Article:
• BaronSamedi says:

      What I don’t understand is how these drugs are apparently just out there for anyone and everyone to buy? Over here you definitely can’t get these drugs without a presription and when it comes to something as life saving as this you can bet that doctors can’t just presribe it to someone who needs it.

      So agreed, this shaming of people taking advantage of a capitalist run healthcare system absolutely blames the wrong people. Great PR effort all around I have to say. I just googled this topic and every single article blames the shortage on the weight loss trend. I have a hard time believing that no legislative solution to this problem exists but as long as people blame the celebrities I guess your Congress can lean back and continue to do nothing about it.

      I’d be interested in learning more about the efforts to stop this from happening. I don’t care about this woman, how much she lost or why. Why was she able to just buy a drug that people need? That’s the real question here.

      • Whatever says:

        Semaglutide is not experiencing a shortage, the injection pens are. What GG has is from a compounding pharmacy and she’s using insulin needles. This is NOT taking away from diabetics because it’s basically a generic version of the drug whereas Ozempic is a brand name who manufacture their own products.

  3. Izzy says:

    The only nice thing I can say about this is at least she used generic compounded product because lots of us who need the meds struggle to find it in a shortage. Having said that, this drug acts on your metabolic hormones, so if she didn’t have an imbalance before, she may end up giving herself one and she will definitely gain weight again unless the issue was not lifestyle in the first place.

    Also, anyone who would take a drug like this to lose ten lbs in the first place is an idiot and whatever place gave it to her should be shut down.

    I said what I said.

    • Kitten says:

      10 LBS!! Come freaking ON.

      And yes, Big Pharma *could* produce more but we all know they won’t. So given that, I really wish this drug would be reserved for people who really need it.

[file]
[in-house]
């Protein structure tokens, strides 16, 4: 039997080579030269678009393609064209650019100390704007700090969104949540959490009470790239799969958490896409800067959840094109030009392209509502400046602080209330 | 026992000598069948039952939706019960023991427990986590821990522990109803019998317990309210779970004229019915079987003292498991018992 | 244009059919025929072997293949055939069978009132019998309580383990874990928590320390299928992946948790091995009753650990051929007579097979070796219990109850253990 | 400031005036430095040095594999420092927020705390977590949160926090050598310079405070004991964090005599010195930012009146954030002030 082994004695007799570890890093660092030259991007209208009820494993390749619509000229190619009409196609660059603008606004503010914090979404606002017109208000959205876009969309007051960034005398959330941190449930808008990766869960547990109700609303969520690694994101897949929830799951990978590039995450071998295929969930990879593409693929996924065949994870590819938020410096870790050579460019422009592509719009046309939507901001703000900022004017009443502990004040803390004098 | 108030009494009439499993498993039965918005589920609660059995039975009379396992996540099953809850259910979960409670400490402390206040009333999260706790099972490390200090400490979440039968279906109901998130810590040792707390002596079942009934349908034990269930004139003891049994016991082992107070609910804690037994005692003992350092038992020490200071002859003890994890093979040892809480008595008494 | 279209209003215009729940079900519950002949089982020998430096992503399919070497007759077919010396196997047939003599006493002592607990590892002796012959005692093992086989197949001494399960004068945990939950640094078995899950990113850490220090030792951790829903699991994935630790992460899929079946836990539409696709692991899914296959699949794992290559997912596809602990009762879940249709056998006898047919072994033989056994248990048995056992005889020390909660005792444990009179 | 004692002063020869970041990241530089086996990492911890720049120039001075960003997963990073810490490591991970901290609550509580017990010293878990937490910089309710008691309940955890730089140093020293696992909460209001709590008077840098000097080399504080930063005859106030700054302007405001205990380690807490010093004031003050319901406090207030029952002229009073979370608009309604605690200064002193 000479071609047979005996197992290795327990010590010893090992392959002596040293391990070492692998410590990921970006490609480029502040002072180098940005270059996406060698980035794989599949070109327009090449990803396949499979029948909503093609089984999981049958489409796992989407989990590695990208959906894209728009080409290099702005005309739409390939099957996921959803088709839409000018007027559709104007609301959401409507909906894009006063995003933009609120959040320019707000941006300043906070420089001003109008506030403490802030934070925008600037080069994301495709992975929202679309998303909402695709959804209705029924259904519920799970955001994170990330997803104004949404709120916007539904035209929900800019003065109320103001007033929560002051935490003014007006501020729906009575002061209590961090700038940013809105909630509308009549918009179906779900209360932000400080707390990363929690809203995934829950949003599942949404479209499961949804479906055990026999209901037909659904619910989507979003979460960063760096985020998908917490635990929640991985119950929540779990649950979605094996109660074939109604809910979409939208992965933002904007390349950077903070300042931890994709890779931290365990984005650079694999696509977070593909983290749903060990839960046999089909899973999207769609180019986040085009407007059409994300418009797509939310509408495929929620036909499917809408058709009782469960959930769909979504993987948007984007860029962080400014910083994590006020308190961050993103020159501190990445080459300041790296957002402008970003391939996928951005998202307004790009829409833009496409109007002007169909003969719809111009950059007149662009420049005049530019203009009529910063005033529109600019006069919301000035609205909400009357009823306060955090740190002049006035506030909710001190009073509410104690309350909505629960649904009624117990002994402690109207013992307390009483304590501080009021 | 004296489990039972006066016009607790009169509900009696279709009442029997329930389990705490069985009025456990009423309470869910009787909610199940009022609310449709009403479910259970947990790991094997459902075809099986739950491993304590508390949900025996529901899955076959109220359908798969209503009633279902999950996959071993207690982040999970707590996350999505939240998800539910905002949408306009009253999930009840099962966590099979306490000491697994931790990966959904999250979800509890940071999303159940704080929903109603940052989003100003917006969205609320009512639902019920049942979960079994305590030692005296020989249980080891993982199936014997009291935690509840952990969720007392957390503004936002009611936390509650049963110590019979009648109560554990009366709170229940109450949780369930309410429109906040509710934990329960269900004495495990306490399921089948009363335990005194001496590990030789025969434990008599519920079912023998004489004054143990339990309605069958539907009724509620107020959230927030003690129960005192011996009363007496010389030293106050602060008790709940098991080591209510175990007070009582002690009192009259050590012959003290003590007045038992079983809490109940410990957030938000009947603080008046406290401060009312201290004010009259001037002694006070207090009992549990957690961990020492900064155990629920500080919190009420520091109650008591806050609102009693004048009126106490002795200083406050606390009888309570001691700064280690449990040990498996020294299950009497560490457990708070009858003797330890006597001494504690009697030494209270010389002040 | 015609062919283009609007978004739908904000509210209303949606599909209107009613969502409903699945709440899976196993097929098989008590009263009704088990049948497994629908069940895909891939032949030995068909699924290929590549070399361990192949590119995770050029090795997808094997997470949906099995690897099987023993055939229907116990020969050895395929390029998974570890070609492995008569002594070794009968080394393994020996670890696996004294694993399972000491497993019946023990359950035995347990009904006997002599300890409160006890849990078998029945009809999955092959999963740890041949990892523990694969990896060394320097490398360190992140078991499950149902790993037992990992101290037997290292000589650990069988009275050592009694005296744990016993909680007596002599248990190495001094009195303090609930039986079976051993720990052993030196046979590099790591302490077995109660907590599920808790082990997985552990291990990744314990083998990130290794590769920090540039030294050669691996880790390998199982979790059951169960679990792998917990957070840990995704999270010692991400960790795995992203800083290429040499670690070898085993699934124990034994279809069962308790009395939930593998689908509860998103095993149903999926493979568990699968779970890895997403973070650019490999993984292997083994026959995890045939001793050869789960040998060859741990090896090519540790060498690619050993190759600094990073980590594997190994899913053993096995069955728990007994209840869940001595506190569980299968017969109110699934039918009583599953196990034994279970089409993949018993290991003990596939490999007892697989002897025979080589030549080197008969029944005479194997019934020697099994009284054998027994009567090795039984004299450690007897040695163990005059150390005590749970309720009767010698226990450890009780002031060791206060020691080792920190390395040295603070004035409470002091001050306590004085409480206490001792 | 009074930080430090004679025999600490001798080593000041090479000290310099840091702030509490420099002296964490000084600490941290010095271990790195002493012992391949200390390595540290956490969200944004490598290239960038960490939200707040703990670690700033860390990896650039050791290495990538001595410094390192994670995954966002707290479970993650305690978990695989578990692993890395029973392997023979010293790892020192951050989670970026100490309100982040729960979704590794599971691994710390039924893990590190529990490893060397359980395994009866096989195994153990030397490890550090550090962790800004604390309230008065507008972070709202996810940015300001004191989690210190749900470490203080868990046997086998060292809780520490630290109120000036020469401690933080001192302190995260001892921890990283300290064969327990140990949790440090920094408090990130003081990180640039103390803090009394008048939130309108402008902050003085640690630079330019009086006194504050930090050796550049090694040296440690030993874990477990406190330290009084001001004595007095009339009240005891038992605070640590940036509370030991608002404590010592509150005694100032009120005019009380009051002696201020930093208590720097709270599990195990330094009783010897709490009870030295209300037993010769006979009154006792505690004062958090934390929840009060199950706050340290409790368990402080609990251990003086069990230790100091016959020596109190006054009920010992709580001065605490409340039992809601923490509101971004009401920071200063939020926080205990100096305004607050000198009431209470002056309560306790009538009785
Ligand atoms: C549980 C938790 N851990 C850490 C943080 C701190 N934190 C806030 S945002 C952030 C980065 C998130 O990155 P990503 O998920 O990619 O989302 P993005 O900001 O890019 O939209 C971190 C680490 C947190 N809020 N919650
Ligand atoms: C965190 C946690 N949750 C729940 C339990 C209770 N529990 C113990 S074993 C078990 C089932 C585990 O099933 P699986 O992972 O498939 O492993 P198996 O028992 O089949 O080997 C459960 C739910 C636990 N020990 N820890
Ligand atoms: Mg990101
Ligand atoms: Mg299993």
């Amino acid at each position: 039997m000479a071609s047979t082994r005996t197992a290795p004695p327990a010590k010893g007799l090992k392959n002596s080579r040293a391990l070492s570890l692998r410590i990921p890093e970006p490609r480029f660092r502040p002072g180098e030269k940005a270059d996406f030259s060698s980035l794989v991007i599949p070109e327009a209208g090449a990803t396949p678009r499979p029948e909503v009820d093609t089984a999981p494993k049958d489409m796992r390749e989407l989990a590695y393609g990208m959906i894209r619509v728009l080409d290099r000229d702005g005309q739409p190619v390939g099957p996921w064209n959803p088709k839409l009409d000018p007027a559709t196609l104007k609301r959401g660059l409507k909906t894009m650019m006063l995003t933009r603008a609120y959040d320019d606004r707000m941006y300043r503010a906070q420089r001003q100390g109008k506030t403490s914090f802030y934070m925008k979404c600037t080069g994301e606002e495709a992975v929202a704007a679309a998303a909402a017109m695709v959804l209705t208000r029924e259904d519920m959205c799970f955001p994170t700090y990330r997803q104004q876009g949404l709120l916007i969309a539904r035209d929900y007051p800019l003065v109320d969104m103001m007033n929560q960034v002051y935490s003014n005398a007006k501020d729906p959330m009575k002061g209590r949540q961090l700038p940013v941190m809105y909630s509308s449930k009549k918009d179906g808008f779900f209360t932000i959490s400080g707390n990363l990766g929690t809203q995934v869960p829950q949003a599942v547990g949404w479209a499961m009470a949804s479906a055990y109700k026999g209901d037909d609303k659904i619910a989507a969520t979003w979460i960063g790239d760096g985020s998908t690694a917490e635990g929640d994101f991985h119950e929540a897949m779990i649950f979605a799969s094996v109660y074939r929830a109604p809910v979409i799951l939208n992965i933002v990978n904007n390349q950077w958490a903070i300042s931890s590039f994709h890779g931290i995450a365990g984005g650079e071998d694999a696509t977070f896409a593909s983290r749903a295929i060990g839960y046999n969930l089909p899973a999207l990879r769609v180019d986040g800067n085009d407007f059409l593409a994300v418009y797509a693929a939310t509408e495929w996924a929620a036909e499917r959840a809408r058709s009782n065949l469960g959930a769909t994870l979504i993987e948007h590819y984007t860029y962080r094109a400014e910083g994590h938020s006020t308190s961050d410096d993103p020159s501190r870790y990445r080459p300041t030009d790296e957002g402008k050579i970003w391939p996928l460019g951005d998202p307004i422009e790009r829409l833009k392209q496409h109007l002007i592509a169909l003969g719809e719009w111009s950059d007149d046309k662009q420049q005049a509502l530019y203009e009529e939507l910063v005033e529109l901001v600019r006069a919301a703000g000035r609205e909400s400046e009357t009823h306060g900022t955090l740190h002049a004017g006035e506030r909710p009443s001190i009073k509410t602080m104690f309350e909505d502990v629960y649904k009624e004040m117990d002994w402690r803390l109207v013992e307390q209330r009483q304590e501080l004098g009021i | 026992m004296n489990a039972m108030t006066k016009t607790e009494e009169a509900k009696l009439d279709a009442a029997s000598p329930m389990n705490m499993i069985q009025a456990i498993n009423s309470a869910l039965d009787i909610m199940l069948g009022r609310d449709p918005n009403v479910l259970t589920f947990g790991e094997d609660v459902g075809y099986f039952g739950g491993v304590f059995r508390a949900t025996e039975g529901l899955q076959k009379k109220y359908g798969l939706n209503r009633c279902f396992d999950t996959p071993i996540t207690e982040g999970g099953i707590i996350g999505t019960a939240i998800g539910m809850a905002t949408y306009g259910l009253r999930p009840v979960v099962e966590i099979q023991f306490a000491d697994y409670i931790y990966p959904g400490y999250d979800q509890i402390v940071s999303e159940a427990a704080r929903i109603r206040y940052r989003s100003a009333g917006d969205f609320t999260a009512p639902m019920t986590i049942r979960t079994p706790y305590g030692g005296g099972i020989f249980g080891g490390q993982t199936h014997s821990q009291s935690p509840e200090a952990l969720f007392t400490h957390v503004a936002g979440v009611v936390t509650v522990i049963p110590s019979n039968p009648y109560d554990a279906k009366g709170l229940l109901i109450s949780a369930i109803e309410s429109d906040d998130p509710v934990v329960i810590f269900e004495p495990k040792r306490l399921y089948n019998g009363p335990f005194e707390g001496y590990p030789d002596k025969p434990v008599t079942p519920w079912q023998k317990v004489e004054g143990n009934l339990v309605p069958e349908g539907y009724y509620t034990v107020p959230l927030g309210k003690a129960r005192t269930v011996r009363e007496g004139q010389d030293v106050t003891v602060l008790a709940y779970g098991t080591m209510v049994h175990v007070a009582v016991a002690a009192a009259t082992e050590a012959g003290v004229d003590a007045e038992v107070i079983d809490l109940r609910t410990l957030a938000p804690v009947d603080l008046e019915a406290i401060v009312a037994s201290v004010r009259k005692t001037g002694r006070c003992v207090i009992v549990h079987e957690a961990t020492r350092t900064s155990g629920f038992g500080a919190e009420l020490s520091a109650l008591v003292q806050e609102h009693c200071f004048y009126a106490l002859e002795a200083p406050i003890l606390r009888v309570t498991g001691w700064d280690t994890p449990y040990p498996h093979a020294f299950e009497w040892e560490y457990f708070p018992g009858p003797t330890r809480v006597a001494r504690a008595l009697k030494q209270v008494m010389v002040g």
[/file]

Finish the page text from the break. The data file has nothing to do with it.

• Whyforthelove says:

        They are producing more thankfully, but it takes time to produce millions of doses of medication…so it will be slow to be fixed probably

    • trillion says:

      Thinking longer term here…..will people on this drug for weight loss be doing injections the rest of their lives to maintain their lowered weight? Will they need to continue increasing the dosages?

  4. Amelia says:

    My husband has been prescribed Ozembic due to his diabetes. It is now impossible to get the right dosage in our major city (1 of the 5 largest in the US). At his diabetes specialist’s suggestion, whenever it’s not available here, his mother in another state picks up the prescription for him and then they each drive 4 hours to meet so he can get it from her.

    He is in his early 40s and diabetes runs in his family. He eats exactly as he’s supposed to, exercises, etc. Yet diabetes is already damaging his eyes, causing him to lose his hair, and so much more. Please, please, please, understand this isn’t like doing Keto or a juice cleanse. If you don’t need it, you are literally taking it from someone for whom it is a lifeline.

  5. FHMom says:

    Wow. So she went from thin to thinner and took a drug that’s in short supply to do it? What she doesn’t get, aside from the fact that most people would consider her thin even with the weight gain, is that many, many people gain weight from meds or depression or other conditions beyond their control. She feels like she’s entitled to the drug because the weight gain wasn’t her fault.

  6. AngryJayne says:

    I’ve worked in pharmacy for 17 years and it’s an incredibly time consuming, frustrating, and exhausting process to try and track this medication (and others like it) for patients. It’s a lot of phone calls to distribution centers, stores, doctor’s offices, and everything in between because of people like this.
    Can’t stand them.

  7. Chaine says:

    The article from Cut makes the point that none of these drugs were actually tested on thin healthy people. All of them who take it are making themselves part of some giant unregulated experiment that may reveal unexpected irreversible side effects years down the road.

    • Emmi says:

      Let’s all remember the panic over „untested“ vaccines that people refused even though they saved lives. But going from slim to skinny using a drug off label seems totes reasonable. I‘m so not participating in the skinny trend again.

  8. Jm says:

    I’m pretty sure that I read that all the weight lost comes back when you stop taking this too so what a waste literally

  9. Jillibillijean says:

    Idk about her, but I was on iv steroids when I was in the hospital in December. Steroids can make blood sugar go up, they almost gave me insulin while I was there, but mine wasn’t high enough for that to be necessary. But I think it’s only while you are actively on steroids. Then again , idk cuz I can’t get a effing appointment lol

  10. rawiya says:

    For that amount of weight, and in that timeframe, and with all the money she probably has, she could have hired a trainer and personal chef for a month and ensured that she lost the 11 pounds and kept them off. Now she’ll be stuck in a cycle of having to increase her dosage just to keep those pounds off.

  11. SusieQ says: